Storm Jorge is forecast to bring heavy rain and severe winds to the UK this weekend, creating the potential for more flooding misery for already drenched areas. Eagle-eyed observers may note Storm Jorge does not follow on alphabetically from Storm Dennis the way most storms do.
This is because Storm Jorge was not named by the Met Office, but instead by AEMet – Spain’s meteorological agency.
Storm Jorge is forecast to hit the UK on Saturday, with a plethora of weather warnings in place across the country.
These are for rain, wind, snow and ice, as temperatures will plummet alongside fierce winds.
Storm Jorge will impact much of the UK, like its predecessors’ Storm Dennis and Storm Ciara over the past few weeks.
Read More: Snow near me: Where will it snow this weekend? 4 days of snow warnings
- Severn Bridge: Will the Severn crossing be shut when Storm Jorge hits?
What storm are we on?
So far this season we have had Storm Atiyah, Storm Brendan, Storm Ciara and Storm Dennis.
The next storm to hit the UK will be this weekend when Storm Jorge wreaks havoc with fierce winds and torrential rain.
This storm was named by AEMet, and it is a convention for other meteorological agencies to use the given names of storms.
Despite Storm Jorge hitting the UK this weekend, the next storm to hit the UK named by the Met Office will still be Storm Ellen.
Then it will follow alphabetically down the list of storm names the Met Office has for Atlantic Storm season 2019/20.
Storm Francis, Gerda, Hugh, Iris and Jan will be the next five named storms from the Met Office.
Each year the Met Office and Met Éireann ask people to send ideas for names for future storms and thousands of suggestions are received.
London weather this weekend: Will Storm Jorge reach London? [FORECAST]
Met Office snow warnings: Is YOUR area be affected by snow this week? [MAP]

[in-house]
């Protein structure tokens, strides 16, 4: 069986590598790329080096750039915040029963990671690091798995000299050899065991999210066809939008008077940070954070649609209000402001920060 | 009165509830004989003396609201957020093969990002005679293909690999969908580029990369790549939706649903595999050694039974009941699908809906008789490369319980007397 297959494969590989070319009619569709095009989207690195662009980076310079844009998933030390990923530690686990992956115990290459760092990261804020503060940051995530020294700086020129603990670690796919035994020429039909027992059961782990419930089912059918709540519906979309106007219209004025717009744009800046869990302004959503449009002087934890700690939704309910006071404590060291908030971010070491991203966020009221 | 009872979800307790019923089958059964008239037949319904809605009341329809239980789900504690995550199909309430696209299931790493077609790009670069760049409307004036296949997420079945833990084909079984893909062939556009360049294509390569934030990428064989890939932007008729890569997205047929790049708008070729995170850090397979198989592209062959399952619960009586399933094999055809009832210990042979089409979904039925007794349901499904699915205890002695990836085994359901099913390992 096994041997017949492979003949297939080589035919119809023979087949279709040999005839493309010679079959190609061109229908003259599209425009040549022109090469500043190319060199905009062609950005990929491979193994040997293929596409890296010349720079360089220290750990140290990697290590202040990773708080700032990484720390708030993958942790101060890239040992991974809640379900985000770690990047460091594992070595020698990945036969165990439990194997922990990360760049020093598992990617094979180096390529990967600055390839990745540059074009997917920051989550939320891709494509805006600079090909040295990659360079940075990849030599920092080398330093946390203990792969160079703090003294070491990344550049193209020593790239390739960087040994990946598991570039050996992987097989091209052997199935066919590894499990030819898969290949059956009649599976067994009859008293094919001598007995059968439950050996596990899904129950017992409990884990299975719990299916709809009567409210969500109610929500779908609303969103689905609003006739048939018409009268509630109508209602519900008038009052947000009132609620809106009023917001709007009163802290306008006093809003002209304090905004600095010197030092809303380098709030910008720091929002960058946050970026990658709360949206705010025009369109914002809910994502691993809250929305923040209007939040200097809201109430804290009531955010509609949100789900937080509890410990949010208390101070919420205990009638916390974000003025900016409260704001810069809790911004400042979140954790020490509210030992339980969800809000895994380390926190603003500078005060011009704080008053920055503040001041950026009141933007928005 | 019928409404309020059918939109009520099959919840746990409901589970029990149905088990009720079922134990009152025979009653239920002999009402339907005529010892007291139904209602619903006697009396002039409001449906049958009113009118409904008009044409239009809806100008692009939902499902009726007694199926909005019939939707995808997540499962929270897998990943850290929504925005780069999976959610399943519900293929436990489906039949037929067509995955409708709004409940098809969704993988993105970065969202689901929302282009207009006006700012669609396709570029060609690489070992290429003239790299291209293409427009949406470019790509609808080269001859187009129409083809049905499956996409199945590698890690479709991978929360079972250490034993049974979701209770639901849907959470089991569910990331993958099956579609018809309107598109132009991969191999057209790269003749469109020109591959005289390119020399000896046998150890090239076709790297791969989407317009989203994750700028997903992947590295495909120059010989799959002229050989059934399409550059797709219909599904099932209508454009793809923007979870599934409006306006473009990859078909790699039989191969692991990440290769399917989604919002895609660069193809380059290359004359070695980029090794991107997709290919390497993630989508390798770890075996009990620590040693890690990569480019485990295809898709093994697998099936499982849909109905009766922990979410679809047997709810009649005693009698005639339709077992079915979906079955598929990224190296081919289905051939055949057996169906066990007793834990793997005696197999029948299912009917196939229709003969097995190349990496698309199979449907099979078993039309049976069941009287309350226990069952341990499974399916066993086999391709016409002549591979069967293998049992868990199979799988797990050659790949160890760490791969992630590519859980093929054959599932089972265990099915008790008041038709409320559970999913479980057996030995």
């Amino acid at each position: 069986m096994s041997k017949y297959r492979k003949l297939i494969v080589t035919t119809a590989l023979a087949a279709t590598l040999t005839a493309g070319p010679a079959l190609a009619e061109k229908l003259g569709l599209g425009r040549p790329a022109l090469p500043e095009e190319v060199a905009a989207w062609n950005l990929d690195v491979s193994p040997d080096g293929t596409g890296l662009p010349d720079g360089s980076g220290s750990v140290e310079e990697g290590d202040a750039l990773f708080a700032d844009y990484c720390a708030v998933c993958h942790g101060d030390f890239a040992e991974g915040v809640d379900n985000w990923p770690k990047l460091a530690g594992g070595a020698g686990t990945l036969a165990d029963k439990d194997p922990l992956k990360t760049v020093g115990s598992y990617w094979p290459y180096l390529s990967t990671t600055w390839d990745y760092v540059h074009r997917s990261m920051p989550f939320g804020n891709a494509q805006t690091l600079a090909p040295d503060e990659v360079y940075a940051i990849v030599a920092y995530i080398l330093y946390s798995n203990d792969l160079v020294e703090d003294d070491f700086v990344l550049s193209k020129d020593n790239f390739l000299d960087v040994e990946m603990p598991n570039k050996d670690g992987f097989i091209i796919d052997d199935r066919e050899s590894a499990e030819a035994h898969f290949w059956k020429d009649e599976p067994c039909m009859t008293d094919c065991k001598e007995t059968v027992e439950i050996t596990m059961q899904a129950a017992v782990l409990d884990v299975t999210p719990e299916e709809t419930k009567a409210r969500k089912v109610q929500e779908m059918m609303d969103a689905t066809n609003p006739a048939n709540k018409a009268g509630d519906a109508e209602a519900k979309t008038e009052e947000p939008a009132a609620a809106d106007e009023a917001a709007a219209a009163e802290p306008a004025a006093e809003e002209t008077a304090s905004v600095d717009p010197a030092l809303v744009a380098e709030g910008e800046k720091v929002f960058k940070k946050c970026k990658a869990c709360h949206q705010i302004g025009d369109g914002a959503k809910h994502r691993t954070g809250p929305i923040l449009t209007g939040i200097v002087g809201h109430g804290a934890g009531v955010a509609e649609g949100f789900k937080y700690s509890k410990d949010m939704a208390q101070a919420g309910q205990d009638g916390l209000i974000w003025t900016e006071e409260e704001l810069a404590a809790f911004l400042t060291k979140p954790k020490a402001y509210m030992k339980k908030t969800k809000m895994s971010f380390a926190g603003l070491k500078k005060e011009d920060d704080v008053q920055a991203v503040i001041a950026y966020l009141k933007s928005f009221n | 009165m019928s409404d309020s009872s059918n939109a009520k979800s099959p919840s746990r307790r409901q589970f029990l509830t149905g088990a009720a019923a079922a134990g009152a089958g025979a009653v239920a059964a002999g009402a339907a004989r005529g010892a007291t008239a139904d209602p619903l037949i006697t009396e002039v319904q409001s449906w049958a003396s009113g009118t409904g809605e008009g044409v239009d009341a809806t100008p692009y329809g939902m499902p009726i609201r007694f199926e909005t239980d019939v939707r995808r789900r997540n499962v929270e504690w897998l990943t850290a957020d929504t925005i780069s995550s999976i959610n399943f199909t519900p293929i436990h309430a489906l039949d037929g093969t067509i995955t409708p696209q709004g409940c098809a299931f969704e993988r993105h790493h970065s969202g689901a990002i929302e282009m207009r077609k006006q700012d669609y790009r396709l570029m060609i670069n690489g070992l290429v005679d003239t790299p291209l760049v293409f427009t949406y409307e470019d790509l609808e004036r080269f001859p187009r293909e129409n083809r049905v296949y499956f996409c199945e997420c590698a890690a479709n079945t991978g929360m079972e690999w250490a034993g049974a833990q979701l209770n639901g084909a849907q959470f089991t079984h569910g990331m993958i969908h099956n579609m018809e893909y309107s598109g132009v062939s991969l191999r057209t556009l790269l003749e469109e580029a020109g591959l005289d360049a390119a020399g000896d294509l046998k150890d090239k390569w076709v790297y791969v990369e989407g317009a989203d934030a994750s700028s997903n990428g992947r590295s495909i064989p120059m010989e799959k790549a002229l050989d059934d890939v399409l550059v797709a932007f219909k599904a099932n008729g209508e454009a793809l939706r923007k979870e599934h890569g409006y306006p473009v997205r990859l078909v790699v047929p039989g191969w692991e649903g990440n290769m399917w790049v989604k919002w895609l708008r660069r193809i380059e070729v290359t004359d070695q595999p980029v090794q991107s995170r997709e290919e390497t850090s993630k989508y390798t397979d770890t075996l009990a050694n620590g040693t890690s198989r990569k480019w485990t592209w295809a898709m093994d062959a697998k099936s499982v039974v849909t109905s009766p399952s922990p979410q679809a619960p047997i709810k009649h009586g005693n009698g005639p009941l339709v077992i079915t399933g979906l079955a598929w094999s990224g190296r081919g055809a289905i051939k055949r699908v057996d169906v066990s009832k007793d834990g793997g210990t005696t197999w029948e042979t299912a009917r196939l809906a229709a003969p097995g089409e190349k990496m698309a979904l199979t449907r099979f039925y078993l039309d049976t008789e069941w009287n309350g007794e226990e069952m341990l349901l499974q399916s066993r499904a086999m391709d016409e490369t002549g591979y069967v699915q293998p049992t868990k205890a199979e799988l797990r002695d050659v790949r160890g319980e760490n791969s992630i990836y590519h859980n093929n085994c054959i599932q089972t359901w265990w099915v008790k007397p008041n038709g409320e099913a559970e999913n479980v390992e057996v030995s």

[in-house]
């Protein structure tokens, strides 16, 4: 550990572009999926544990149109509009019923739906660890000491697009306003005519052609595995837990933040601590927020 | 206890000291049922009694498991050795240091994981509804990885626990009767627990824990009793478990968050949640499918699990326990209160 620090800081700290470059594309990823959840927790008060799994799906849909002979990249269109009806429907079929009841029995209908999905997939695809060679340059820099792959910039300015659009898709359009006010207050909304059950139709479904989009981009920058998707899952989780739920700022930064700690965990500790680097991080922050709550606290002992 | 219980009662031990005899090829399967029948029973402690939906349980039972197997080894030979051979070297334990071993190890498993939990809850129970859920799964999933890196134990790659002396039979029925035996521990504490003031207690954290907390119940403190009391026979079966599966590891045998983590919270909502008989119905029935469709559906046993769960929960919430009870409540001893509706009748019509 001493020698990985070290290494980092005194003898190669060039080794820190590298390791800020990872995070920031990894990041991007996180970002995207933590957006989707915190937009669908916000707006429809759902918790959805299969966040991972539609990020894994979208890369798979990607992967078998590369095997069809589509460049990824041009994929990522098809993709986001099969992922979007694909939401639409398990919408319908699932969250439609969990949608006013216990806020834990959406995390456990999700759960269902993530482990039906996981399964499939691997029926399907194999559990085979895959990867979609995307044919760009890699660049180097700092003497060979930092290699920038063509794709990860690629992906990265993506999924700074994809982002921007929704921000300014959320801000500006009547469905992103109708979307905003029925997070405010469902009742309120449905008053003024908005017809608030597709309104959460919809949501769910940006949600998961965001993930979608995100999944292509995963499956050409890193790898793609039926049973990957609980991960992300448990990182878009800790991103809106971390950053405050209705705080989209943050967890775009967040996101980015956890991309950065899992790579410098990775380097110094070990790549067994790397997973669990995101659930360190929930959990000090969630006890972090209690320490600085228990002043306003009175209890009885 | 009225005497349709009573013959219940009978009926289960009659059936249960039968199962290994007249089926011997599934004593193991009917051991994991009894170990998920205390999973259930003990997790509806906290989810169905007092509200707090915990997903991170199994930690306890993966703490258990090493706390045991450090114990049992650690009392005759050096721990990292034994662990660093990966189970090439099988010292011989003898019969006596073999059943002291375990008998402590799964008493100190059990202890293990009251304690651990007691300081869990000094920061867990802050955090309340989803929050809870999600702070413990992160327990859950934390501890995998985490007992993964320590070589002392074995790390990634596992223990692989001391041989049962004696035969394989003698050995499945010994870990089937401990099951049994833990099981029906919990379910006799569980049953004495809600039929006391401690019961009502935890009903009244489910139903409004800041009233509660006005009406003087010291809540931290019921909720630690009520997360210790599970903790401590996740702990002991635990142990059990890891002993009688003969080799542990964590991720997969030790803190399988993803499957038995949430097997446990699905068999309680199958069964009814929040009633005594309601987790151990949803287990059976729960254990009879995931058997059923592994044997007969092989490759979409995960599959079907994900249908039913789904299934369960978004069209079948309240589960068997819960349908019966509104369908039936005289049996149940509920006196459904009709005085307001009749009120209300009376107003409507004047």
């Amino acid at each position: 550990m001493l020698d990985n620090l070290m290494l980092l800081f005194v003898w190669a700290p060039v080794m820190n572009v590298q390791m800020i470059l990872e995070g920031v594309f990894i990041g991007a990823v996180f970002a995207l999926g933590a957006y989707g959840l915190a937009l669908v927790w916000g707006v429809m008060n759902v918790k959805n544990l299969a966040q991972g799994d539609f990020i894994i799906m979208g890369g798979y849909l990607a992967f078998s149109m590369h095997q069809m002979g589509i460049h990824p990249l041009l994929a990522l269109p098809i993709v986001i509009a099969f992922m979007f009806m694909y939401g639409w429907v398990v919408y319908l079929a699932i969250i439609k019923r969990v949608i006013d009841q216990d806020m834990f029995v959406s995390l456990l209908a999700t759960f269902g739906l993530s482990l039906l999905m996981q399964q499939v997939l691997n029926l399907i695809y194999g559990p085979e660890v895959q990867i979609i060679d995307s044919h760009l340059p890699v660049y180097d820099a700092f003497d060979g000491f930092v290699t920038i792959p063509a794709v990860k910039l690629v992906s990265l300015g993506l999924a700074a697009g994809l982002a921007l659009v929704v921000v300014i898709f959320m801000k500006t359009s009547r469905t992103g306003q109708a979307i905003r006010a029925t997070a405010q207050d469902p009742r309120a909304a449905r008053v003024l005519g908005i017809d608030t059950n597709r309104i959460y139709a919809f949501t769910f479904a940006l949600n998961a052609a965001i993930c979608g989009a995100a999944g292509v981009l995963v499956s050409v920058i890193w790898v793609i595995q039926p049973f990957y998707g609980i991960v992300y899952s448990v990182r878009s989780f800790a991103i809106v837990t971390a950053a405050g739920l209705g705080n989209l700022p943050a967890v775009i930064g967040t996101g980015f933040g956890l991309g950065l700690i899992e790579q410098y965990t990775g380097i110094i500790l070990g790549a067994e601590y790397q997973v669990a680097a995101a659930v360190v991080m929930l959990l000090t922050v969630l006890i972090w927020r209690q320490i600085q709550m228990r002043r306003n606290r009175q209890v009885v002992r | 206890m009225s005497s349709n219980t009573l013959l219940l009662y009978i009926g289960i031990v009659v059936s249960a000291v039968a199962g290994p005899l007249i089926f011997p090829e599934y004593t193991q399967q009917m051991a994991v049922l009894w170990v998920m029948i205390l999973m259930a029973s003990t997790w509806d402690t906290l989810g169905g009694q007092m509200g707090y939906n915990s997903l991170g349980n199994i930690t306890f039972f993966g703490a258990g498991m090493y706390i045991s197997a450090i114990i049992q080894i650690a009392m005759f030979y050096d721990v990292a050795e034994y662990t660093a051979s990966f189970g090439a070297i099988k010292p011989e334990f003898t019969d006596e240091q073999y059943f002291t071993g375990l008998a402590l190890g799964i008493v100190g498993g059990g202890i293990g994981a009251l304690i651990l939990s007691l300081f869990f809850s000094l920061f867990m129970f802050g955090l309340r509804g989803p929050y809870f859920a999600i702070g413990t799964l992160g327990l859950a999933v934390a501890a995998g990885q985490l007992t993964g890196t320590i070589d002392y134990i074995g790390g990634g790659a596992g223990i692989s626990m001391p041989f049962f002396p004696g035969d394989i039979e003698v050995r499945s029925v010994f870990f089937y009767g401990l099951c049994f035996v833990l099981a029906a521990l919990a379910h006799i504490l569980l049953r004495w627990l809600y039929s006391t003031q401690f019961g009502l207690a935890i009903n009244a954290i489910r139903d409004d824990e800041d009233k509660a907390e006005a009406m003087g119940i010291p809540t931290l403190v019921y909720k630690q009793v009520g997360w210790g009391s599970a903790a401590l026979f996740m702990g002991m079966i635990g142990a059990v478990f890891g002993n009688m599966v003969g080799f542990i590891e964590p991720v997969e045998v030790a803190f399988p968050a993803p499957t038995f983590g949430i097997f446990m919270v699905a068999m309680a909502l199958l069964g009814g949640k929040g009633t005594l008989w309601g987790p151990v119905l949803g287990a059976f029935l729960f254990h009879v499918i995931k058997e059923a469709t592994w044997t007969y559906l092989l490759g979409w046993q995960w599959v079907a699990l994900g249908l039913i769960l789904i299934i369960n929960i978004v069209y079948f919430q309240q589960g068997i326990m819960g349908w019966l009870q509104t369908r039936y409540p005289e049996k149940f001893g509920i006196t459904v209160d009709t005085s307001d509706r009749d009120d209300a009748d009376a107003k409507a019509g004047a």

Met Office weather warnings: More snow to hit as FOUR inches forecast [INSIGHT]
- Long-range forecast: Spring heatwave as Easter weekend may hit 30C
The final list of storms for an upcoming season are agreed between the Met Office and Met Éireann.
There are no storm names which begin with the letters Q, U, X, Y or Z and this is to ensure the Met Office are in line with the US National Hurricane Centre naming conventions.
This will maintain consistency for official storm naming in the North Atlantic.
The remnants of systems from a tropical storm or hurricane are to reach the UK after moving across the Atlantic, the well-established method of referring to it is as ‘Ex-hurricane X’.
When is a storm named?
The Met Office name a storm based on the National Severe Weather Warnings service.
For a storm to be named it must meet a series of criteria based on the impact the weather could have and the likelihood of those impacts.
Storms are also named when they have the potential to trigger an amber or red warnings.
The impact a storm could have in terms of flooding and snowfall are also factors which could lead to it being named.
The winter season is one known for its stormy weather, so it is not uncommon to see many storms within a short time frame.
According to the Met Office, overall, the period from mid-December 2013 to mid-February 2014 saw at least 12 major winter storms.
When compared to previous storm seasons, this was the stormiest period of weather the UK had experienced for at least 20 years.
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